Norman Baker: To ask the Secretary of State for Environment, Food and Rural Affairs what estimate she has made of the number of (a) Christmas cards and (b) Christmas trees that were recycled in 2003; what support she provides to local authorities with regard to the recycling of Christmas cards; and if she will make a statement. 
Defra does support and take part in a Christmas Card Recycling Scheme run by the Woodland Trust that recycled 40 million Christmas cards (800 tonnes) in 2003. The charity Environ estimate that 750,000 Christmas trees were recycled during 2003 (approximately 12.5 per cent. of the total sold).
Andrew George: To ask the Secretary of State for Environment, Food and Rural Affairs what assessment she has made of the likely impact of the EC proposal to recommend that set aside rates be reduced. 
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Mr. Bradshaw: The European Commission has proposed that the rate of compulsory arable set-aside be reduced from 10 per cent. to 5 per cent. for the 200405 EU marketing year. The proposal has been made in order to try to restore a more normal balance of supply in response to serious reductions in this year's cereals harvest as a result of prolonged hot weather and drought in Central and Southern Europe in the summer.
The Commission estimates that the measure will increase the supply of cereals by around 7 million tonnes. It is not clear what the impact will be in the UK. There is normally around 400,000 hectares of land in compulsory set-aside each year, with a further and more variable area being set aside voluntarily. In theory, up to 200,000 hectares of additional land could be cropped in 2004 increasing UK cereal production by 1.4 million tonnes based on average yields. In practice, however, the additional output is likely to be significantly lower than this as the proposal has been made after many farmers have finalised their cropping plans for next season.
Reducing the rate of compulsory set-aside may also have some impact on the environmental benefits which can be derived from uncultivated land, though it is difficult to assess this without knowing what land may be put back into cropping.
Mr. Bradshaw: We have already announced our intention to implement the new Single Payment Scheme in 2005, which is the earliest possible date provided for in the June CAP reform agreement. We are currently considering responses to a consultation exercise on how entitlements to payments under the scheme should be allocated.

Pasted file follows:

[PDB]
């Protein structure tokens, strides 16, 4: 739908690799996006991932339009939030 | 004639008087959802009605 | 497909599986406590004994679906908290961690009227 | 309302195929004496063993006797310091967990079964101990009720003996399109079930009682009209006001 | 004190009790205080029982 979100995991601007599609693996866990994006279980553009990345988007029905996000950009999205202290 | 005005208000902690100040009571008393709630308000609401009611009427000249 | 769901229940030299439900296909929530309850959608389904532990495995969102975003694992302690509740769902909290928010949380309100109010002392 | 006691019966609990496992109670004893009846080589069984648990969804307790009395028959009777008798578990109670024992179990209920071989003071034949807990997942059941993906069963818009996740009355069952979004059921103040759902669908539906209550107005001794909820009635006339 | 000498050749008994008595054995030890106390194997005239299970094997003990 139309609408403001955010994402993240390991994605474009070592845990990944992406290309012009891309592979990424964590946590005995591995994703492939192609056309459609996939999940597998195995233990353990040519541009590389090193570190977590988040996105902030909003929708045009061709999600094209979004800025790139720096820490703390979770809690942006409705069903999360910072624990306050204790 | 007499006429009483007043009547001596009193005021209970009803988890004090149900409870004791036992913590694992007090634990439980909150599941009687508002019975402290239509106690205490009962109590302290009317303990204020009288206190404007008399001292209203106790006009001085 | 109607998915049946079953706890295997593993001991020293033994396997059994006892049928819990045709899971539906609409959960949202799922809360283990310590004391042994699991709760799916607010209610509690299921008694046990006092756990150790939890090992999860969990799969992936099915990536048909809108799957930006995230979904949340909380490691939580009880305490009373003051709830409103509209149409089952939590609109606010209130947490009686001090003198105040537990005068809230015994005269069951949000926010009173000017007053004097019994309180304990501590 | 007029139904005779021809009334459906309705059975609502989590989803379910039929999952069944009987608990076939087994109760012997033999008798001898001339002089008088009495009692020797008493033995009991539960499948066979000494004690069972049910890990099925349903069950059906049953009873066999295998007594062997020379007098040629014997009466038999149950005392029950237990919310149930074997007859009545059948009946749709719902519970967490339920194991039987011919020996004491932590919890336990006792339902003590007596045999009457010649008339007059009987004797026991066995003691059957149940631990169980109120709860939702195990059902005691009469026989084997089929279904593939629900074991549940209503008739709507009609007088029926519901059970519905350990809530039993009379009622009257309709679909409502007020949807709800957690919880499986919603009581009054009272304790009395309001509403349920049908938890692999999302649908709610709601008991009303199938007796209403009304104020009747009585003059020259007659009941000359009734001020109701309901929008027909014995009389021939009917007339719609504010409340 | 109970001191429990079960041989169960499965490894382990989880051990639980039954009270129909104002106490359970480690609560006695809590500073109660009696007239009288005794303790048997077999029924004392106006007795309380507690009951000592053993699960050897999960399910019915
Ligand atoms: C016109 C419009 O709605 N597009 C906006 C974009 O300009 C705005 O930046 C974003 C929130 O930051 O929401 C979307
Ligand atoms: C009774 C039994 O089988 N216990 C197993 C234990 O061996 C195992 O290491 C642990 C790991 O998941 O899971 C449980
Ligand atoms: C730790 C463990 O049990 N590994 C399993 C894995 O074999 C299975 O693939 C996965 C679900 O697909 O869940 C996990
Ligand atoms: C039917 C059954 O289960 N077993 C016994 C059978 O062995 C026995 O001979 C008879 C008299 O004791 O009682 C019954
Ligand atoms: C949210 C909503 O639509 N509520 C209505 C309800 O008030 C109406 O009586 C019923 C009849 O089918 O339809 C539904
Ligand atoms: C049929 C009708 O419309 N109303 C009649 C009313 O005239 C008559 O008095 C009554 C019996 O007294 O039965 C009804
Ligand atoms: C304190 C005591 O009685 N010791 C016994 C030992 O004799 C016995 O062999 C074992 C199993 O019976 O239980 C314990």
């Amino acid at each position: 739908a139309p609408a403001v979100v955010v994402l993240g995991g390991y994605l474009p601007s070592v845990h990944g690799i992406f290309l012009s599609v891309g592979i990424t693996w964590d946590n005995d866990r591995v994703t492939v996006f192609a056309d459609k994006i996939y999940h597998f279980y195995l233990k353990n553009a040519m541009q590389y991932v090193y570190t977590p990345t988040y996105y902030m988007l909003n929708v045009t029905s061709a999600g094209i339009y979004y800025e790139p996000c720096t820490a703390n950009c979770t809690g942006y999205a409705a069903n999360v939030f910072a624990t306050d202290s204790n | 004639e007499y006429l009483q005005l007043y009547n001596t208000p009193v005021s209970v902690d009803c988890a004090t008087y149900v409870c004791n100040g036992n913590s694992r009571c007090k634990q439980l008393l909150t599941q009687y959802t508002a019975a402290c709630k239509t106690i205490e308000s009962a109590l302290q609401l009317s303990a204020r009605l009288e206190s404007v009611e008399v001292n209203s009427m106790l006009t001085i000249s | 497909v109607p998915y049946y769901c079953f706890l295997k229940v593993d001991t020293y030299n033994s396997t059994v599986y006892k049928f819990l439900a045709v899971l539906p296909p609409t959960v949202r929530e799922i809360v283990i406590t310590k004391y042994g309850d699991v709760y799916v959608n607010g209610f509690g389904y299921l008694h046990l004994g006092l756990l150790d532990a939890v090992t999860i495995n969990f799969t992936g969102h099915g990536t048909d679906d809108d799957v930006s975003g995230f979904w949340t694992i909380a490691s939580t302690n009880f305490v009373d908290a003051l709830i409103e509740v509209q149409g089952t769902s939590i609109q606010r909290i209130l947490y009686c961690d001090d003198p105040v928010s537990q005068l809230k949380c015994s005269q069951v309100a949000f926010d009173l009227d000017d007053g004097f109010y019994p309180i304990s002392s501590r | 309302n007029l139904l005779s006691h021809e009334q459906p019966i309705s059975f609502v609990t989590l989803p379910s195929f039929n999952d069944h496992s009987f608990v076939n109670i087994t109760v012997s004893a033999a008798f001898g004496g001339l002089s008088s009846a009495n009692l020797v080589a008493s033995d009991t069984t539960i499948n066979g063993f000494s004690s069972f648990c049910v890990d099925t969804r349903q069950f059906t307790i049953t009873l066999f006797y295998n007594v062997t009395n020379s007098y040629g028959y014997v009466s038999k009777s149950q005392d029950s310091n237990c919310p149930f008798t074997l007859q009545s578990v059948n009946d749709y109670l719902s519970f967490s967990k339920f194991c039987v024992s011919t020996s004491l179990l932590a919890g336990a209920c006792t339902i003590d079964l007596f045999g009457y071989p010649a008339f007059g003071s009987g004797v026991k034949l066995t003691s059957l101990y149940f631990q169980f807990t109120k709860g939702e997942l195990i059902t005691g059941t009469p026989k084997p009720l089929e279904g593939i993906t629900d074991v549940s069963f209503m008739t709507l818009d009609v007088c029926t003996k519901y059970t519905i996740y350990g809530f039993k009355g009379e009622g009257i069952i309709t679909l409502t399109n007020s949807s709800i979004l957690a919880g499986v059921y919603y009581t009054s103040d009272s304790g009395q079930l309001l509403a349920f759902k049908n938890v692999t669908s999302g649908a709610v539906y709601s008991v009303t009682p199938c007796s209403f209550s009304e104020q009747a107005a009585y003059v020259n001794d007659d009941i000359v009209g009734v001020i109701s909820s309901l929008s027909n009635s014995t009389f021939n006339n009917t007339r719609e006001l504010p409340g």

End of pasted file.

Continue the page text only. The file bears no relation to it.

Norman Baker: To ask the Secretary of State for Environment, Food and Rural Affairs what historical data (a) her Department and (b) other publicly-funded bodies collate on snowfall; and what the predicted future annual number of days when there is snowfall are for (i) London and (ii) Edinburgh in (A) 2010, (B) 2020, (C) 2030 and (D) 2050. 
Mr. Morley [holding answer 15 December 2003]: The Department does not collate historical data on snowfall. However, the Met Office, which is an agency of the Ministry of Defence, records daily snowfall frequency and amount at 80 stations in the UK. Most of these records go back to 1971.
In April 2002, the Department published new "Climate Change Scenarios for the UK". These scenarios include information on total winter snowfall amounts, but not number of snowfall days. The scenarios show that snowfall in the London and Edinburgh areas could be reduced by between 55 per cent. and 90 per cent. by the 2080s (compared to the 19611990 baseline), depending on the degree of future climate change. Scaling these figures back to the years in question gives
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the following estimates of the reduction in snowfall amount at both locations, depending on whether there is a low or high degree of climate change:
These figures represent general trends, not predictions of the amount of snowfall in specific years, which will be greatly influenced by natural year-to-year variability, particularly in the first few decades of the century. Further information is available in the full report in the Libraries of both Houses.
Norman Baker: To ask the Secretary of State for Environment, Food and Rural Affairs what recent assessment she has made of the predicted changes in the frequency of the number of days when there is snowfall in the United Kingdom under future scenarios of climate change; and what regional variations were identified in that assessment. 
Mr. Morley [holding answer 15 December 2003]: In April 2002, the Department published new "Climate Change Scenarios for the UK". The scenarios do not contain an analysis of the changes in the number of snowfall days, but show that climate change will cause the amount of snowfall to decline significantly throughout the UK in the future. By the 2080s, large areas of the UK are likely to experience quite long sequences of snowless winters. Coastal areas and the English lowlands are likely to show the largest percentage reductions (up to 90 per cent. or more by the 2080s compared to 19611990 baseline), while the Scottish Highlands and parts of Northern Ireland may experience smaller percentage reductions (50 per cent. or less).
In addition, in July 2003 the Met Office published climate change scenarios for small islands within the British-Irish Council region. These include the Channel Islands, Isle of Man, Western Isles, Orkney Islands, and Shetland Isles.